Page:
NEWS FROM THE WOODS
By Bob Ketchum
Originally Published October 4, 2013
I hear this all the time. Many times I have thought or said it myself, but I don't really think it is an exclusive statement. I think it's more a fact that bad news sells better then good news. Look on TV… All you see is the violence, hatred, and destruction going on all around us. It is our base human nature that causes us to rubberneck while passing an auto accident. Most people are ashamed to admit that the main reason they attend auto races is for that chance to see a "really good wreck". Why do we flock to the streets to watch a man walk a tightrope between two skyscrapers, or cross an impossibly wide canyon on a crotch rocket? On a lesser note, why are reality shows so popular these days? I think it's because we feel better about ourselves when we see someone less fortunate (or intelligent) than us. For that matter, why are we so quick to condemn our politicians when WE are the ones that elected them? Shouldn't we do more homework before going to the polls? Or do we figure "Well, what difference does ONE vote make anyway?" or "What can ONE person do to really make a difference"? (BTW, I looked it up and there ARE several instances where one single vote DID make a difference)
Why does it seem that there are so many more stories and instances of good people… sometimes people we know… sometimes people we love… family members, for instance - checking out early, while others that we HATE appear to be living large their entire life?
Well, sometimes it just happens that way.
Here in the physical universe, we are bound by the laws of physics. Let's say a tornado rips through a town but leaves a lone church intact. Is that an act of God or just the way things happen? Whether you believe one way or the other, no one really knows for sure. Ever. I have certainly had enough experiences - the ones we refer to as "near misses" - to give me the impression that either I am the luckiest guy in the world or "someone up there is looking out for me". But I will never really know while I am still alive on this earth. It's a simple fact. Now, while I am NOT an overly-religious person I DO believe there are much stronger forces at work in our Universe. I do not believe that a Deity has singled me out personally to baby sit my life. However, I DO happen to believe IN the things I have learned from reading the Bible. I know that the Good Book was written by men (irregardless of WHO was dictating to them at the time) and therefore subject to interpretation. Call me old school but I think the Ten Commandments are a good start, and strive to be the kind of person that embraces those values and morals. Part of that was my upbringing. My parents and I never had deep discussions about God and religion, and yet we attended church regularly when I was a child.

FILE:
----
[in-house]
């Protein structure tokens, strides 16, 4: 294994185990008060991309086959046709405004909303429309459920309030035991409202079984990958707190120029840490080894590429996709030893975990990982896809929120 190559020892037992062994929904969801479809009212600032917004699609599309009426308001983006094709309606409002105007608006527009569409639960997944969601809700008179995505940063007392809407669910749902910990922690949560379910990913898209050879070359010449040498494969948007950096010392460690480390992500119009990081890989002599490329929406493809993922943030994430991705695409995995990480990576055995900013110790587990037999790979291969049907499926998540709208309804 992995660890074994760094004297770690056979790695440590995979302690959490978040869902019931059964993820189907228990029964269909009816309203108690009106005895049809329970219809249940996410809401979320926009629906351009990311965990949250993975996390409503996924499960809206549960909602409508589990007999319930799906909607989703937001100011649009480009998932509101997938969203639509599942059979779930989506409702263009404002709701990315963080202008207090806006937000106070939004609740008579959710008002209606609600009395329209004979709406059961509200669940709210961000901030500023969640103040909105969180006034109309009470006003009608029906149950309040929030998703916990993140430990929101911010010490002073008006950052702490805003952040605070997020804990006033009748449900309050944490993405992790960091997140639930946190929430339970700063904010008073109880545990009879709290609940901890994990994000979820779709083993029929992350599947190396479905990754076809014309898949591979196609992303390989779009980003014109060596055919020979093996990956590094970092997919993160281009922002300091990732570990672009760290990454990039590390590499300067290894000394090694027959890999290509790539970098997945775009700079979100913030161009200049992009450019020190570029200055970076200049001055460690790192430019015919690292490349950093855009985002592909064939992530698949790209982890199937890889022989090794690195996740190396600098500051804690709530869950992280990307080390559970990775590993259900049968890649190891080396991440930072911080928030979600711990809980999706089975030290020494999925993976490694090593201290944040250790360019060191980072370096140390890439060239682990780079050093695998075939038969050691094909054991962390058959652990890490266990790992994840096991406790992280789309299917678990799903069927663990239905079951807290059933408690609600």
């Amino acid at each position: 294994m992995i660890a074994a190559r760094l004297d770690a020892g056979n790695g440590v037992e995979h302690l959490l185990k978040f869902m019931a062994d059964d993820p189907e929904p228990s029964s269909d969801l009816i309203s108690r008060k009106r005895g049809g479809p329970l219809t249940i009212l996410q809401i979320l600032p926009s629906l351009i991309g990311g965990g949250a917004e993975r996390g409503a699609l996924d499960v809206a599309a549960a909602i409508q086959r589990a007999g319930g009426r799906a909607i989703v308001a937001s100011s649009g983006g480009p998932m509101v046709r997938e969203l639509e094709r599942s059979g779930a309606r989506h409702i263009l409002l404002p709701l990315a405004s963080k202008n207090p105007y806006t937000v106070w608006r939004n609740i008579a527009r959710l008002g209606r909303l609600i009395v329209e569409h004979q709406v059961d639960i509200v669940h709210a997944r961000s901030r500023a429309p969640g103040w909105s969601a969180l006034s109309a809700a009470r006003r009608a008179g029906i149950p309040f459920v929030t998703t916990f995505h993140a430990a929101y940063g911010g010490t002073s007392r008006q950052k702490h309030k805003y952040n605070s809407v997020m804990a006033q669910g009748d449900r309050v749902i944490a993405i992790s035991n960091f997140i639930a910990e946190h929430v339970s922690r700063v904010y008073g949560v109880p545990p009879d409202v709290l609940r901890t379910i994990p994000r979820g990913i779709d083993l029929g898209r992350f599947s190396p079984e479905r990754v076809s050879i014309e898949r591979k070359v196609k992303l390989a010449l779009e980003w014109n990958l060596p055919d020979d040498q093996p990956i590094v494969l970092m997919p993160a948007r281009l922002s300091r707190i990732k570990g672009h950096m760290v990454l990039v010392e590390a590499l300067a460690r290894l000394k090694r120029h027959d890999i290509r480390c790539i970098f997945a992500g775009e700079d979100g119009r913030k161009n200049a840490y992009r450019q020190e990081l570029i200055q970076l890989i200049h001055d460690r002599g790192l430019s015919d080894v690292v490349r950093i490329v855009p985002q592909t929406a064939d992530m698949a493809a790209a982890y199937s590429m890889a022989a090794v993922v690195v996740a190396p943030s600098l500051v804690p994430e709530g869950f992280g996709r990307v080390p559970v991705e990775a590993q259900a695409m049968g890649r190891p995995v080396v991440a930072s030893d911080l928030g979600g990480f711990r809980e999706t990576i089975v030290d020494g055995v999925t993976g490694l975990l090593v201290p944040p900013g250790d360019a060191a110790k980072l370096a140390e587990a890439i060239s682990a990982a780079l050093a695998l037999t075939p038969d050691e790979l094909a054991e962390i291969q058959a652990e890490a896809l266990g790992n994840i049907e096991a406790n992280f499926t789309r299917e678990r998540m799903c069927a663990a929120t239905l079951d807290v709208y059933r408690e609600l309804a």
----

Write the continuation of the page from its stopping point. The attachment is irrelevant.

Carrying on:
As a teen I had an opportunity to study the Science of Religion when I attended the First Church of Christ Scientist with my grandparents while attending military school in Florida for five years. It was a very interesting lesson on how religion fits in with the science and power of the mind, and I took away many ideologies learned from studying Mary Baker Eddy. I have always believed that the power of the human mind and spirit is grossly understood and understated. I believe that if you THINK you are sick, you can become sick. If a person who suffers has a strong enough will, I believe they can overcome seemingly insurmountable problems. It's all about conviction, resiliency, and determination.
But what about those with weak minds or weak spirits? What about the Sheeple that NEED direction and purpose to make sense out of their lives? Well, in my humble opinion that is what The Church was designed for… to give some meaning to the uncertainty and confusion in one's life when they are not equipped to deal with it themselves. Without a belief in The Church, the masses will eventually just let go and run amok (isn't that beginning to happen already?). I believe the Bible was originally written and created KNOWING that eventually the masses would need some form of anchor to hold on to in an insane world.
Now, I didn't mean for this article to digress into a study on the Bible and religion. I'm only laying ground work for the real purpose of this writing. During the course of my video career, I have had a wonderful opportunity to study people….. And especially when my career opened up to include the fascinating world of legal Videography. A large part of what I do for a living centers around the litigation arising from wrongful deaths, horrible accidents, intended violence, and just plain old human mistakes. As you may imagine I must immerse myself in the lives and circumstances surrounding each case that I am assigned to. Sometimes I have dozens of interviews to record and sift through; looking for that one good clip that sums it all up for that particular witness. I must weave a human tapestry, telling that person's story in such a way that the most cold-hearted insurance attorney would sit up and take notice.